Trip Report by linzhengnd

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									                                            Trip Report

Triple Helix VIII Conference, Madrid, Spain, October 20-22, 2010

James J. Zuiches, Vice Chancellor,
Extension, Engagement and Economic Development
NC State University
November 11, 2010


The theme of this 2010 Triple Helix Conference was “University, Industry and Government
Linkages- the Development of Cities of Knowledge, Expanding Communities and Connecting
Regions.”

The Triple Helix Conference, with its 130 papers, 38 posters, over 320 participants from 38
countries, reflects an ongoing discussion of the different roles of these three institutional sectors
in economic, social, environmental and human development. The host of the conference this
year was La Salle Innovation Park, whose motto is “Innovating Services for People.” Starting
with over 320 applications, the review committee selected the 168 presentations. Of the 130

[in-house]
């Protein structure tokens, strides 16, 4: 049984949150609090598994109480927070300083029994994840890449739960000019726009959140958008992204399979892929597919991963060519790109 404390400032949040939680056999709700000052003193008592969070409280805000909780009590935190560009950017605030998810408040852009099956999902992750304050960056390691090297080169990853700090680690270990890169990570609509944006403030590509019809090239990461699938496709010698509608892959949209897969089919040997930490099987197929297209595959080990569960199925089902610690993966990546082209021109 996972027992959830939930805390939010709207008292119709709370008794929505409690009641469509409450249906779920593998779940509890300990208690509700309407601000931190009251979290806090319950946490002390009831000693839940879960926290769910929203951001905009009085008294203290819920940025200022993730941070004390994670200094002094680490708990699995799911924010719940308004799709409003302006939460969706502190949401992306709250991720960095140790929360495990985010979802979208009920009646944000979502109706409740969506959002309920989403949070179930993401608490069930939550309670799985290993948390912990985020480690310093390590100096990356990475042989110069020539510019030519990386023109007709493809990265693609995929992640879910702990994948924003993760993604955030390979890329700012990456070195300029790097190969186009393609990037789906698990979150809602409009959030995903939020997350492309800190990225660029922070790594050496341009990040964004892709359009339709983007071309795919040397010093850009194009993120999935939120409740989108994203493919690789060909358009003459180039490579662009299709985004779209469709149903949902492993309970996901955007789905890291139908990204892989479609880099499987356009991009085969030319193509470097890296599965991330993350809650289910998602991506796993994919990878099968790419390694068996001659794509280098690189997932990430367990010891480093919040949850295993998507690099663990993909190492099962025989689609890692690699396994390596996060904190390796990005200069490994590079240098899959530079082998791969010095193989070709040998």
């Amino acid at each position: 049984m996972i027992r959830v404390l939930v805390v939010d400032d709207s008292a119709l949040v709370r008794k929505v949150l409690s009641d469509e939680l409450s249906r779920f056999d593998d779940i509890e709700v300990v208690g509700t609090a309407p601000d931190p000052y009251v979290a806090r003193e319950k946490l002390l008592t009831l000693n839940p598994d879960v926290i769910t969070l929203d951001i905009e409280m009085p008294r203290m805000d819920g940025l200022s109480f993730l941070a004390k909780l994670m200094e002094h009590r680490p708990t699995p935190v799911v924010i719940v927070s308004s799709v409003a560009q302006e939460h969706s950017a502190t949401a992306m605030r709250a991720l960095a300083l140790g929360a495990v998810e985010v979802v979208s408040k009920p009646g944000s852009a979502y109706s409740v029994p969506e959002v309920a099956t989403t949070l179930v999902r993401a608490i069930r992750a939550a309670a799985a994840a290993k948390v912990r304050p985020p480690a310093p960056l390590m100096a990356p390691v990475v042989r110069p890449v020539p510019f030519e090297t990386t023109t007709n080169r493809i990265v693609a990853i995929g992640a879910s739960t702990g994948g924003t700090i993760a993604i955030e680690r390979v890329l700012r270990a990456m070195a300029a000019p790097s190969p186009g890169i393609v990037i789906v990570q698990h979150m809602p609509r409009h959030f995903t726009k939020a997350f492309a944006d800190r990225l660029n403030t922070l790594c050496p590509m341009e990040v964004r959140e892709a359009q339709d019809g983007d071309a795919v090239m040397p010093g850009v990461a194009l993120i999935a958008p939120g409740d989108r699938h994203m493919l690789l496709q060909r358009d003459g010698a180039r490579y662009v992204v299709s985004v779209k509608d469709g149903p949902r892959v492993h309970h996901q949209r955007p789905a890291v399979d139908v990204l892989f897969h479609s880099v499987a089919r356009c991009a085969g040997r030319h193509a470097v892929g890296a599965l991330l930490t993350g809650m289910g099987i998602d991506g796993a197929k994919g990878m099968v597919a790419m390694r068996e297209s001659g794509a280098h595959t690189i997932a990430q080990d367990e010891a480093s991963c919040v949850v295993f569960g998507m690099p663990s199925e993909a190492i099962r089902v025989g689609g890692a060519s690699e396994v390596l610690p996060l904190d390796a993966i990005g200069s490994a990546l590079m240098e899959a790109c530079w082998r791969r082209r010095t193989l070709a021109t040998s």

formal papers, five were from NC State University, three from the faculty and graduate students
associated with Denis Gray, Department of Psychology, and my two papers.

The Concept of the Triple Helix. During the opening plenary session, Henry Etkowitz and
Loet Leydesdorff provided background on the theory and operational definitions of the Triple
Helix. The Triple Helix concept emphasizes the role of the university in providing the
knowledge space for creativity that leads to economic development. Etkowitz also envisioned
the university playing the role of the “other” – as convener of networks, while the government
served as funders of networks, and the private sector and industry as the executor of the actions
of networks. As he continued to think about the intersection of these institutional spheres of the
state, industry, and the academy, he theorized that one might also think of the university as
creating spaces: a knowledge space for R&D, the consensus space for discussion of networks,